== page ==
“Some of the children don’t have very wide frames of reference and they really like being able to select something they are familiar with.
“I think teachers need to be allowed to take risks in the classroom and not always play it safe.”
The school is full of artwork that the children have produced to illustrate their themes. Pop art and Beatles pictures dominate the 60s display. The Titanic classroom is decorated with a huge wall-hanging model of the ship and papier-mache lifejackets. Along the hall are cardboard Tardises and a record of a trip to the Glasgow Science Centre.
Some classes have made more conventional choices – The Egyptians still made the grade for year 3 and year 2 chose Minibeasts.
John Davis, senior lecturer in education at Edinburgh University, says the approach will be hard work for teachers. “And schools will also have to work at allaying parents’ fears.” He also says: “To mean anything, it needs to be a real choice, not one of those ‘do you want a blue book or a yellow book’ choices that these things sometimes turn into.
“But, if you consider that in the UK we are supposed to have taken on the rights of the child under the UN convention to have a say in decision-making, then I think this is our obligation. We do need to involve children in planning their own learning.”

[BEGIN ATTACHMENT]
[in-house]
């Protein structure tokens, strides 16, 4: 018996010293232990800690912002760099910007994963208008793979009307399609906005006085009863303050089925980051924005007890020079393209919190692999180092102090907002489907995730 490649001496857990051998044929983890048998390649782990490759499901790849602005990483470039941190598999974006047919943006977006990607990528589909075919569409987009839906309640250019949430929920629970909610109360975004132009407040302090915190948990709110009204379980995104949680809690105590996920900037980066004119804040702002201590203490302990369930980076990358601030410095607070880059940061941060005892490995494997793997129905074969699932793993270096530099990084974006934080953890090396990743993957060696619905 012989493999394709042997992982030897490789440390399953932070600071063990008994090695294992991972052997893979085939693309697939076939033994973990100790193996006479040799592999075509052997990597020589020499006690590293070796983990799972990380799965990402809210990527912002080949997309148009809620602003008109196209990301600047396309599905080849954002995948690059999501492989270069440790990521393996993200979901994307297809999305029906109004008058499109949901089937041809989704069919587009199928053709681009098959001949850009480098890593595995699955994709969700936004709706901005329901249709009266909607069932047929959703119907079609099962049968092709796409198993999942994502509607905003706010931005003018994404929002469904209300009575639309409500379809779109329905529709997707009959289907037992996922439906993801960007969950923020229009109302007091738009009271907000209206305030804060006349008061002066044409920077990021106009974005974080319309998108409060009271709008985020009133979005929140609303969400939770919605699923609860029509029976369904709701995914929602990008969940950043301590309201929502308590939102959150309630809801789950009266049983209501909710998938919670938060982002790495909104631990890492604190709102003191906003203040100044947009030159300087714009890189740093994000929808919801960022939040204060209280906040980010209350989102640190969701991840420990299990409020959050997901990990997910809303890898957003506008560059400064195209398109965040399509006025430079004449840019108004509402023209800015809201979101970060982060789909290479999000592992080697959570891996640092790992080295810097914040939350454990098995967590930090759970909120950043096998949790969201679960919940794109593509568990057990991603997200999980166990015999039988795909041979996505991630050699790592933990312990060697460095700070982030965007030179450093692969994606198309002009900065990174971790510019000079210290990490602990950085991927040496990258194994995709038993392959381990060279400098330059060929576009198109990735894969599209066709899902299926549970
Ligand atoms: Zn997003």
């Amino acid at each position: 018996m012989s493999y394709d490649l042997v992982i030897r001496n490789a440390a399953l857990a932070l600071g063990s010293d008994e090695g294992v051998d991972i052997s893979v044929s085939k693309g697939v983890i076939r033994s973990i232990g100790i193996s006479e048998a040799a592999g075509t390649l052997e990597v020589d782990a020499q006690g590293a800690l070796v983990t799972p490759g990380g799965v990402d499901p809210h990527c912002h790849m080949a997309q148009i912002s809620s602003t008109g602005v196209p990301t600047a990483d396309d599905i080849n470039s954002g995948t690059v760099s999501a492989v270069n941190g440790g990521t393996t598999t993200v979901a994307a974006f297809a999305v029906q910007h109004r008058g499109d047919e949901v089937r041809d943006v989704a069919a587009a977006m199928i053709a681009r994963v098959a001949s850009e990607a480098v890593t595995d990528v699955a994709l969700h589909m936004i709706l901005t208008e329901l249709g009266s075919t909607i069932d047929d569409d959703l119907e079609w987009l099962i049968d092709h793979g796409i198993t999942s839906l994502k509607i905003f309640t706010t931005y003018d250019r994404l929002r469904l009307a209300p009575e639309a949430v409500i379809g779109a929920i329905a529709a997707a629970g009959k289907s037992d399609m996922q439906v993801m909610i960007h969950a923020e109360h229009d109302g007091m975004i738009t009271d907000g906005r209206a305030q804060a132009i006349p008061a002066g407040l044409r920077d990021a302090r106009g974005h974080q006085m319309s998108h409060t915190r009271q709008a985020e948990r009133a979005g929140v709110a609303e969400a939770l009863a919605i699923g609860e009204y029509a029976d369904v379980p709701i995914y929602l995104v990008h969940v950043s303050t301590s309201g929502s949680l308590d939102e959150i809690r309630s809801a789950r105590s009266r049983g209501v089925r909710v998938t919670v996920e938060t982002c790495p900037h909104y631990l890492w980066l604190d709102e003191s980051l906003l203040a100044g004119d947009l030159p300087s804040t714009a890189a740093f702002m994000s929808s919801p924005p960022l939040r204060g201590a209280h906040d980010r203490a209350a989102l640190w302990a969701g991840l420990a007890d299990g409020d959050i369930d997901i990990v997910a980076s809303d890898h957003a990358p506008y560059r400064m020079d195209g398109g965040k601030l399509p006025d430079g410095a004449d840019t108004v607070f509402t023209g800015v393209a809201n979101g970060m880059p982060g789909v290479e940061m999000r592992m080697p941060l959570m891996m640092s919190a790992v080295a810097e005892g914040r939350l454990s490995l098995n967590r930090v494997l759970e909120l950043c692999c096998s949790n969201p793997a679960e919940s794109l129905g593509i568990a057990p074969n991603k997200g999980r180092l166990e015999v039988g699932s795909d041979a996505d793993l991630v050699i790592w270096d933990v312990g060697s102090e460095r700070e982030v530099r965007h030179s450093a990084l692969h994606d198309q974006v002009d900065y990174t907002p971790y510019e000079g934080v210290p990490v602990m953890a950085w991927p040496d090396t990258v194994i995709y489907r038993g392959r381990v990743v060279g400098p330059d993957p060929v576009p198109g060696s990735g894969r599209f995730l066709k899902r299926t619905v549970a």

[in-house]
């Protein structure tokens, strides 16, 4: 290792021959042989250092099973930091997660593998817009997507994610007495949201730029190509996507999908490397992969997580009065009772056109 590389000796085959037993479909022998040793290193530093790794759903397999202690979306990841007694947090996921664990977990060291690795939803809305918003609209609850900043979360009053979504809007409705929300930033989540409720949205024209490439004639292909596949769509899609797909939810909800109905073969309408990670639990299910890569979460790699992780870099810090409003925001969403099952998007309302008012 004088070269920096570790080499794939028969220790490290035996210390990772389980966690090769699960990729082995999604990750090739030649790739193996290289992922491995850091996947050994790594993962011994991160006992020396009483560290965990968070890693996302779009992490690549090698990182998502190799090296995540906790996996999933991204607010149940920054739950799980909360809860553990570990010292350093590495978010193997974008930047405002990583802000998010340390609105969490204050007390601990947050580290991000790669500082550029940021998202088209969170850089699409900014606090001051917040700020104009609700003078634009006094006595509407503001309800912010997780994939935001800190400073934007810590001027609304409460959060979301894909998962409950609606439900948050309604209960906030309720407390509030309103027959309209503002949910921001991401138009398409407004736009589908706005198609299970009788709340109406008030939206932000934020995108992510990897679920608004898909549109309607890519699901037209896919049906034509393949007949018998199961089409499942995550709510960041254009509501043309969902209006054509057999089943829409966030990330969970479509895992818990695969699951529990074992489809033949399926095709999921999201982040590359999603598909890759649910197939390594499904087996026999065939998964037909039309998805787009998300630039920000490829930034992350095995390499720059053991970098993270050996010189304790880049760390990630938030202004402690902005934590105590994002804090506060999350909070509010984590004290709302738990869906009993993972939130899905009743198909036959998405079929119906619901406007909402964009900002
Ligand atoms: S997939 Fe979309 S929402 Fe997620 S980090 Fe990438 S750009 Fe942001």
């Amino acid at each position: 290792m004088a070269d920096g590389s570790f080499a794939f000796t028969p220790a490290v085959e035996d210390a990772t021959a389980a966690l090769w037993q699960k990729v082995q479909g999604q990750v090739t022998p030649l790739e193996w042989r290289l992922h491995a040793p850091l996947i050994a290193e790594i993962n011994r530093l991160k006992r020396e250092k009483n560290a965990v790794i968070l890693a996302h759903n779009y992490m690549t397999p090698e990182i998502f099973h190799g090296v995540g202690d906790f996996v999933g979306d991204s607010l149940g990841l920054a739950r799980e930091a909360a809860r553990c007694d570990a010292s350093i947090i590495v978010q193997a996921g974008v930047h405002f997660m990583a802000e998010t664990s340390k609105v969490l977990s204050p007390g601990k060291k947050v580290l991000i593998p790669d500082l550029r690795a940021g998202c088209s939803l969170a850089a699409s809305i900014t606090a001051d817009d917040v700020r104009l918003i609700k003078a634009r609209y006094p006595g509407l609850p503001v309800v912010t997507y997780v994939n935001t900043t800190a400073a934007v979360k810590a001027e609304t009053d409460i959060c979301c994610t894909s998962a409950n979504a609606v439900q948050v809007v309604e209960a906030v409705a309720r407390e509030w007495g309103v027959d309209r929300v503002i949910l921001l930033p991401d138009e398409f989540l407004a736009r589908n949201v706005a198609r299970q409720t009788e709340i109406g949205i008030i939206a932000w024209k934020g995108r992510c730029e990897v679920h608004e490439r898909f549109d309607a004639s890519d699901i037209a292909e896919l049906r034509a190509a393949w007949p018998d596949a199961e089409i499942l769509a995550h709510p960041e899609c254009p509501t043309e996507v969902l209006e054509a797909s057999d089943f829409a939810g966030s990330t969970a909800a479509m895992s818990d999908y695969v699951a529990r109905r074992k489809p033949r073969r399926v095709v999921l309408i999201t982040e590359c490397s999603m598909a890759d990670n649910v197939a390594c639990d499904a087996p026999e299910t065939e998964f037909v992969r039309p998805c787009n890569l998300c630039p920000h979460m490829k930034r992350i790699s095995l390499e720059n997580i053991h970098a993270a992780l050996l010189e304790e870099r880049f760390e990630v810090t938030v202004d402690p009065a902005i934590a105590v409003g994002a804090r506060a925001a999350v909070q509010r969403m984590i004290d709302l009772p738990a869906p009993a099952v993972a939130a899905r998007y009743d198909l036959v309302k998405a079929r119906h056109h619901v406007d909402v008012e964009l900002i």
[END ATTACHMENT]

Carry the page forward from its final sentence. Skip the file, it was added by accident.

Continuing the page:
Last week in England, Gibb announced that the coalition government would make changes to the national curriculum both “to ensure a relentless focus on the basics and to give teachers more flexibility”.
Many in the profession south of the border have voiced “disappointment” at the news. “We were so close to getting the new curriculum,” says Mari Jones, head of Ombersley first school in Worcestershire. “Now it feels as if there is going to be a hiatus where we don’t quite know what’s happening.
“It is so frustrating. I know all the work that has gone into the new curriculum at this school and centrally. It was based on two independent reviews. It was not political. This is the way things are going in other countries, too.
“It was about giving the children the research skills they need, not filling them full of the facts which, for some children, can be a real turn-off in education. It was very much about developing the whole child.”